Not long after the release of Street Fighter IV, seasoned fighters noticed a depressing trend among Ken players - many would play as if they were obeying a rigid set of pre-planned attacks instead of reacting and adapting to the fight. "Flowchart Ken" was born. You do not want to play like this.
Above: We're not hatin', just sayin'
But to be fair, the problem isn't limited to Ken. Anyone can engage in blindly ineffective tactics, no matter which character they choose. Since the release of Super Street Fighter IV we've seen plenty of players pick one of the game's 10 new fighters and stick to their attack plan even if it's getting them pounded.
Want a better shot at online victory? Learn to avoid these 10 recurring mistakes made with the 10 new fighters with text from expert street scrapper and Capcom Unity bigshot Seth Killian.
Juri’s dive kick is so much fun that it’s almost irresistible, but it shouldn’t be your first choice every time you get into the air. It’s great if it connects, but your opponent can block it like anything else, so if you go for it all the time, you’ll be sorry. This move is so overused that you can beat a lot of Juri players without even bothering to attack—just block and wait for them to dive down at you, then smash 'em in the grill. Don’t be this guy.
If you’re not oily, you’re usually at a disadvantage. If you square off against most of the cast without oiling up, you can get some hits here and there, but you’ll probably come out on the losing end. Oiling up massively increases your grab range and the effectiveness of your normal moves, so make it a priority.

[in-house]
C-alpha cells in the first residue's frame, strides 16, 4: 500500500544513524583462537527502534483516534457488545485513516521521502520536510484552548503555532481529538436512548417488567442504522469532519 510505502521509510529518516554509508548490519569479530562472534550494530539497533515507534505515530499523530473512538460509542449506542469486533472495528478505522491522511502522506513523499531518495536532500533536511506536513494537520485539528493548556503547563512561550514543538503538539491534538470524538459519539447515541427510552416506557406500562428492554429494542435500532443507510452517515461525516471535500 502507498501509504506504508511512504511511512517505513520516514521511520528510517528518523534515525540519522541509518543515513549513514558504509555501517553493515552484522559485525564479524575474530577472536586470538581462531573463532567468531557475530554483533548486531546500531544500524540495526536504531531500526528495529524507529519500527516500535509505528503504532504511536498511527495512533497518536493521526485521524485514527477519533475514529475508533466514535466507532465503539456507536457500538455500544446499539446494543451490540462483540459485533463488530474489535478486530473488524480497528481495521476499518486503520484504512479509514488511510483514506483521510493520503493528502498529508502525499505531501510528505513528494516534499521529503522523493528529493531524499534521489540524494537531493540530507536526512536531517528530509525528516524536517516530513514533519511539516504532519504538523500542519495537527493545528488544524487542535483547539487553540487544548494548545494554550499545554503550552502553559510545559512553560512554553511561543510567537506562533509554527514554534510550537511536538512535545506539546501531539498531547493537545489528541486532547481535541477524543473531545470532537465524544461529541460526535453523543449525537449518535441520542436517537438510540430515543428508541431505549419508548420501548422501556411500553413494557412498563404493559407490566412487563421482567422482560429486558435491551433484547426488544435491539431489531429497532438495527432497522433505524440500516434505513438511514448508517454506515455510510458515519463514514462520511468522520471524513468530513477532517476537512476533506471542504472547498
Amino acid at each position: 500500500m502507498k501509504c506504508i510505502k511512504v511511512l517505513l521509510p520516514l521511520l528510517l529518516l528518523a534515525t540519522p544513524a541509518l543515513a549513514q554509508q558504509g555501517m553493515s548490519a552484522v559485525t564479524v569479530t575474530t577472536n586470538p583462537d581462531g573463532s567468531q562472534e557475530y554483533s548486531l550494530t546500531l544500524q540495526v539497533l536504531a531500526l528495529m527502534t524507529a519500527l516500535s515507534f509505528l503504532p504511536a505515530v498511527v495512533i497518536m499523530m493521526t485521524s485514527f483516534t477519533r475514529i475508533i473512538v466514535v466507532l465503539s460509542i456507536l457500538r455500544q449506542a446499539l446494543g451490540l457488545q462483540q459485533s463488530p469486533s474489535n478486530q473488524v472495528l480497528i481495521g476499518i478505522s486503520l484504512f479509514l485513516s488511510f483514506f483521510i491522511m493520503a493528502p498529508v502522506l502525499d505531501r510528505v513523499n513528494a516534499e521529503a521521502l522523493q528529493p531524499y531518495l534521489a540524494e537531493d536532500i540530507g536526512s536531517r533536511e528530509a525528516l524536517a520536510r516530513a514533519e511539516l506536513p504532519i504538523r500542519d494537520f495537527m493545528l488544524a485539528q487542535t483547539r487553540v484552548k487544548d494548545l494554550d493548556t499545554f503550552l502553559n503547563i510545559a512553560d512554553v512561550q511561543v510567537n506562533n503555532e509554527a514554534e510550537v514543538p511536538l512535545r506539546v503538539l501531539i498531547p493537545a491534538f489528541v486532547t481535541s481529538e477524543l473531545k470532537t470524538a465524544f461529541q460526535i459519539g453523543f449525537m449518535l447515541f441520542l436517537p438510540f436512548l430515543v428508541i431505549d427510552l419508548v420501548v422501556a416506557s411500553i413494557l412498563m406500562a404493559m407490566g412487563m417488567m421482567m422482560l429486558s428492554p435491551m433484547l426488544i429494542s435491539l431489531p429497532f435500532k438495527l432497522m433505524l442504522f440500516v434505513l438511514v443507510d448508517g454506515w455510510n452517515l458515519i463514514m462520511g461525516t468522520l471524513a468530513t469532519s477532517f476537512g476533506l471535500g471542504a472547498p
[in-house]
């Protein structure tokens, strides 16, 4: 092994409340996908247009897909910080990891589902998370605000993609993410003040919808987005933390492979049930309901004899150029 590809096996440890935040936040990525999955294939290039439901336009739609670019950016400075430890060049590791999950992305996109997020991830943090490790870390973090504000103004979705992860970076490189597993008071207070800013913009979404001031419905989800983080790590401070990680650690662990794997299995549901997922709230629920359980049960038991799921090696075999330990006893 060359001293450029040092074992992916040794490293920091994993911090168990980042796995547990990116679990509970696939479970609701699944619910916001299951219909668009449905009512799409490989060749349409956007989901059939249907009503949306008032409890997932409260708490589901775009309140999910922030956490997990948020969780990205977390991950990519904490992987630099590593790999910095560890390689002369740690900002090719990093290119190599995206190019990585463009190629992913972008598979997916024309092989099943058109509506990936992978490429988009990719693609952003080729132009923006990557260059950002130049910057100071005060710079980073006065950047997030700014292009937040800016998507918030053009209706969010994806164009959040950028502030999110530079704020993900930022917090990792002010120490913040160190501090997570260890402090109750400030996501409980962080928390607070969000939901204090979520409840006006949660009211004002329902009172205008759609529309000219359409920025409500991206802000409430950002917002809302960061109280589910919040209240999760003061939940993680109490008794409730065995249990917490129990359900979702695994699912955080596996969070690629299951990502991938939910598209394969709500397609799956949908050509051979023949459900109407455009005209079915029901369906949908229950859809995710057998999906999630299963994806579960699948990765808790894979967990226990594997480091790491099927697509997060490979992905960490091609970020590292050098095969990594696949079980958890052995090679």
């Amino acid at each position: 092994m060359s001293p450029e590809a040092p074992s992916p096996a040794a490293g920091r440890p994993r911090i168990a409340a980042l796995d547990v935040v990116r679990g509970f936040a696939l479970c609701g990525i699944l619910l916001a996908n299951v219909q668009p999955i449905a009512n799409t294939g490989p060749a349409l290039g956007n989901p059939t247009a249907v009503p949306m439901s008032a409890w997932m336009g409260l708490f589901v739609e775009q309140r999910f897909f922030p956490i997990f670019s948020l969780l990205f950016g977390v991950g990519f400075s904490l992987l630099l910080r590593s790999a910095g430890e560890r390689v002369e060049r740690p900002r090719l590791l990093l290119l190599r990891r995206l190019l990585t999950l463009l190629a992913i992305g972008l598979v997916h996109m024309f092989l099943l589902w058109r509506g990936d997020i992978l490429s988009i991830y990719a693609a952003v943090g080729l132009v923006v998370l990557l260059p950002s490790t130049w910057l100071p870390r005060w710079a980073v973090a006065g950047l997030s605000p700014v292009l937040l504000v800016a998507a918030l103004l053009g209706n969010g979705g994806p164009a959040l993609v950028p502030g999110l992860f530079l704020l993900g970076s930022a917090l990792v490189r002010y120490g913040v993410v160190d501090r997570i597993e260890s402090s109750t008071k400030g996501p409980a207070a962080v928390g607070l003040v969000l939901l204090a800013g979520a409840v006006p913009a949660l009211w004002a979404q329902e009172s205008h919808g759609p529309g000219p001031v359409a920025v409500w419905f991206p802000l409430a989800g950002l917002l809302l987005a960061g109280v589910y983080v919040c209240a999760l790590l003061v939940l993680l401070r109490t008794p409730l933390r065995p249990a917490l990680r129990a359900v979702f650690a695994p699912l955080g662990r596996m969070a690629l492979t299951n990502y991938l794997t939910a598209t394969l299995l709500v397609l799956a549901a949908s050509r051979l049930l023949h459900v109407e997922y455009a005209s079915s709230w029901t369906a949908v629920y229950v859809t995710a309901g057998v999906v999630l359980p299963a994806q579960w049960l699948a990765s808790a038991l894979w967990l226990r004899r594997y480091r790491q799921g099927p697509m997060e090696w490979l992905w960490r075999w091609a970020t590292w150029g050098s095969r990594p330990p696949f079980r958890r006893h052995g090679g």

Strong Hakans are even prepared to take a hit for a chance to oil up. Even if it means taking a bit of damage, don’t be shy about going for the oil—even if they hit you out of your starting animation, you’ll still end up oily, and the trade is often worth it to turn the tables.
He has a great offense, but a lot of Cody players crumble when you put them on the defensive. He doesn’t have a Dragon Punch equivalent, and just blocking all day will get you thrown, so you need to come up with a creative arsenal of moves to stop people from jumping at you.
His standing back+medium punch is a good general option—you have to try it to believe how well it can work. You can also use his hard kick Ruffian Kick, his medium kick slide, or even his crouching hard punch if you happen to have the knife. The key here is not to go with the same thing in every situation—always Dragon Punching might work for Ryu against jumpers, but getting predictable on defense as Cody gets you… dead.
Avoid getting addicted to the “wow, this hits everything!” power of the EX Hurricane Kick. This move has incredible priority, but almost zero horizontal range. This means if you’ve decided to go for a reversal move after getting knocked down, against smart opponents pressuring you from outside of point-blank range, it can actually be better to use the normal version of the move. You’ll save your super meter, as well as getting some bonus horizontal range instead of just flying haplessly straight up.
It’s easy to fly off the wall a lot against intermediate or beginner players, but stronger opponents will make you pay for it. Since it’s difficult to follow up the Jaguar Tooth with a big combo, using the move basically means taking a significant risk for a relatively small reward, so use the hard kick version sparingly. All moves have their proper use, but just because you have a special move and can’t think of anything more exciting to do from across the screen, doesn’t make this a good idea. Consider using Adon’s lightning-fast dash to close the distance instead.
Next page: Makoto, Dudley and the rest of the newcomers!